Bruce Arena has quit as coach of the United States after their failure to qualify for the 2018 World Cup.
The Americans were beaten 2-1 by Trinidad and Tobago on Tuesday, with victories for Panama and Honduras edging them out of contention for next summer’s finals in Russia.
Arena said in a statement on the US federation’s official website: “Everyone involved in the programme gave everything they had for the last 11 months and, in the end, we came up short. No excuses. We didn’t get the job done, and I accept responsibility.
“This certainly is a major setback for the senior men’s national team, and questions rightly should be asked about how we can improve. No doubt this process already has started and will continue so that US soccer can progress.”
Arena first coached the national team between 1998 and 2006, with the team’s run to the quarter-finals of the 2002 World Cup arguably the high point of his coaching career.
His second stint began in November last year after the team made a poor start to the final round of qualifying in the CONCACAF section under Jurgen Klinsmann.
They looked well placed to qualify and led Panama and Honduras by two points going into the final match.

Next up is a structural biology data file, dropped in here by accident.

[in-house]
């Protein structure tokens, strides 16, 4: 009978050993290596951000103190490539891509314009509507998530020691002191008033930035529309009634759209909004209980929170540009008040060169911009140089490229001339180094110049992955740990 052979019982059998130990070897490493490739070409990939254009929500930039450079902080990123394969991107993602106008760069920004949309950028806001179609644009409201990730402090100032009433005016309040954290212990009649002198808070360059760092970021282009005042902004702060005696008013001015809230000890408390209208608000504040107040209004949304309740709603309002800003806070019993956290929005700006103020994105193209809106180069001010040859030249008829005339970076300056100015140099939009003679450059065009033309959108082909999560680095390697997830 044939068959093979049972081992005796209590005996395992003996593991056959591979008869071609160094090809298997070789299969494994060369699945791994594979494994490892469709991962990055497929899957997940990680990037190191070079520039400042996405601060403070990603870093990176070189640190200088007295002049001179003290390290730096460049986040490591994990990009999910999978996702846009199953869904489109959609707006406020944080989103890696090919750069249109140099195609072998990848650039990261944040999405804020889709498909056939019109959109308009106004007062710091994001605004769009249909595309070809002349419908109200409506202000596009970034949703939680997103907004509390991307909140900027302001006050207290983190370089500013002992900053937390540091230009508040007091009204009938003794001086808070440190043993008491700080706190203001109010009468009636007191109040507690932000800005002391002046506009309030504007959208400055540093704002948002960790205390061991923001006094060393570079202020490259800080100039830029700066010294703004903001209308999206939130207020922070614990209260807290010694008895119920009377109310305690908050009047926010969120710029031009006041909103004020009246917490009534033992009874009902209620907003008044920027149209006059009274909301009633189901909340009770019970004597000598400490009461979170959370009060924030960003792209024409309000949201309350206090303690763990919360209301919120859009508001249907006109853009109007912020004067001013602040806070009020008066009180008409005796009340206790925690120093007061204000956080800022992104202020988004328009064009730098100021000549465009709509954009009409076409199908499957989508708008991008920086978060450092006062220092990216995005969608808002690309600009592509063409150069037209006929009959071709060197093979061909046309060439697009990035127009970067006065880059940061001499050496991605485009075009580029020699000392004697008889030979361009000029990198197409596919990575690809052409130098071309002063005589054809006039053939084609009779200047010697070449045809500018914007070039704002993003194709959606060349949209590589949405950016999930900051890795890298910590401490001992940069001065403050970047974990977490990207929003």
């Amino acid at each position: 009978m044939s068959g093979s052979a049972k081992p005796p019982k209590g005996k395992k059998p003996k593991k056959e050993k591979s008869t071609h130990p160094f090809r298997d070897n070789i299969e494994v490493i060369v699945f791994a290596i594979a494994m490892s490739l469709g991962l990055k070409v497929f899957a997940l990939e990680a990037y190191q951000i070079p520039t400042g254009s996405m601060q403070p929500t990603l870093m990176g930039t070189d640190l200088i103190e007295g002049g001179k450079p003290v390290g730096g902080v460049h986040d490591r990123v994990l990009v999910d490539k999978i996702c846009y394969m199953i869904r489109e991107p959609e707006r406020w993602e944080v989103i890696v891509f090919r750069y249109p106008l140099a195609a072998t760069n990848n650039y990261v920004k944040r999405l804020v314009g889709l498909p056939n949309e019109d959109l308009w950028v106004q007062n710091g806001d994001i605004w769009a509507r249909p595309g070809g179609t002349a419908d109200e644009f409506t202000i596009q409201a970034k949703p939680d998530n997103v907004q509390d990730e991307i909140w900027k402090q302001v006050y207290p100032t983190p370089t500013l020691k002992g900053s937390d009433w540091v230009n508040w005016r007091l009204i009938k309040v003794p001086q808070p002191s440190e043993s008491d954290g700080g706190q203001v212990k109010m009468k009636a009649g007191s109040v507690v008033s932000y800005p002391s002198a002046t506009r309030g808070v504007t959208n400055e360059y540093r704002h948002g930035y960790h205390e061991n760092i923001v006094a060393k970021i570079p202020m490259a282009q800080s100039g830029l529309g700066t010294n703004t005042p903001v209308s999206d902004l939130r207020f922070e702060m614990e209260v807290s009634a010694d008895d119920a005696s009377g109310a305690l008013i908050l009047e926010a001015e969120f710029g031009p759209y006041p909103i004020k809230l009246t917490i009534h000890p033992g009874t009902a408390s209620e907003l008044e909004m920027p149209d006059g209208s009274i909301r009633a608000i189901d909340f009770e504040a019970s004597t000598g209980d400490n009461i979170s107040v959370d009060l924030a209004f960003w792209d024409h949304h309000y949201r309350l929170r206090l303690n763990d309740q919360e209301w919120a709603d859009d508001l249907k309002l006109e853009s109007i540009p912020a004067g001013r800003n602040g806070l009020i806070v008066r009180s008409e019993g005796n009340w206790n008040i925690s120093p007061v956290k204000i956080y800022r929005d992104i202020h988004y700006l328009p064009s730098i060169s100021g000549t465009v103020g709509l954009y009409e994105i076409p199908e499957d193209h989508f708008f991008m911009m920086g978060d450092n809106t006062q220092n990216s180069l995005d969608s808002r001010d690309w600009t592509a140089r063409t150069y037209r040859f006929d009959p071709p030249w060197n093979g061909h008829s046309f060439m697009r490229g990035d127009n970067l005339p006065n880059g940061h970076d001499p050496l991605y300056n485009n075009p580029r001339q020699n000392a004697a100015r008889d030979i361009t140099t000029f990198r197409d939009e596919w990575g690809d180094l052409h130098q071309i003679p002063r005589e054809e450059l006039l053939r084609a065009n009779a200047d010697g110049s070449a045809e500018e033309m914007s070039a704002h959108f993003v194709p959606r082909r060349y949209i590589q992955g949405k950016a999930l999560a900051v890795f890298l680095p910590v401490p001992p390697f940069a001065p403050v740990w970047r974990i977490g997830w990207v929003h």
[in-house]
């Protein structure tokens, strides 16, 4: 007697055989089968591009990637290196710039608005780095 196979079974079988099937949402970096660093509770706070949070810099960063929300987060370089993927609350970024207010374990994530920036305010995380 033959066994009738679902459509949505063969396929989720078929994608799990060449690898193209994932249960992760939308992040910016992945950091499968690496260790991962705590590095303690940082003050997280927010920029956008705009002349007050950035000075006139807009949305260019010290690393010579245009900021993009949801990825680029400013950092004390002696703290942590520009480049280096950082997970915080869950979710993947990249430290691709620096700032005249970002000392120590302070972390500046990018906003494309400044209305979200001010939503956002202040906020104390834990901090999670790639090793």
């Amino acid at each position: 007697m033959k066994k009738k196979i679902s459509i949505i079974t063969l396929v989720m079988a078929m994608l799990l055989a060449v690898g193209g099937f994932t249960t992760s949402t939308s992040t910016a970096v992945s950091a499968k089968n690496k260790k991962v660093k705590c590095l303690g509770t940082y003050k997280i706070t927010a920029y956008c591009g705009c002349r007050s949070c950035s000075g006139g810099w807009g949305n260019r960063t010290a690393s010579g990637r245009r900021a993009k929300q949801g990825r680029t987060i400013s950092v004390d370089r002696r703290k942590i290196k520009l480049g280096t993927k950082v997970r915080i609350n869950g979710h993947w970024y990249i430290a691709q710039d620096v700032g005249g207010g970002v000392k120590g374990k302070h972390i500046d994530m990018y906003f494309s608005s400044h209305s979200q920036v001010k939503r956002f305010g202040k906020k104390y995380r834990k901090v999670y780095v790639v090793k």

Arena spoke before the game against Trinidad about how the six-team final group was “survival of the fittest” and challenged “these hotshot teams from Europe” to try their luck in the section.
Arena added in his resignation statement: “It is the greatest privilege for any coach to manage their country’s national team, and as I leave that role today I am honoured and grateful to have had that opportunity twice in my career.
“When I took the job last November, I knew there was a great challenge ahead, probably more than most people could appreciate.
“Obviously the biggest disappointment is for our fans. As a person involved in the sport for more than 40 years, to see how support for soccer in the United States has grown is incredibly gratifying. I believe I speak for everyone involved in the game in thanking all of you for your passion and commitment, and I hope you maintain your steadfast support of US soccer.
“While this is a difficult time, I maintain a fierce belief that we are heading in the right direction. I believe in the American player and the American coach, and with our combined efforts the future remains bright.
“I don’t know what the future holds for me, but I can say this from the bottom of my heart: from the high of reaching the quarter-finals of the 2002 World Cup to the low of a few days ago, I have appreciated every minute of being a part of this programme.”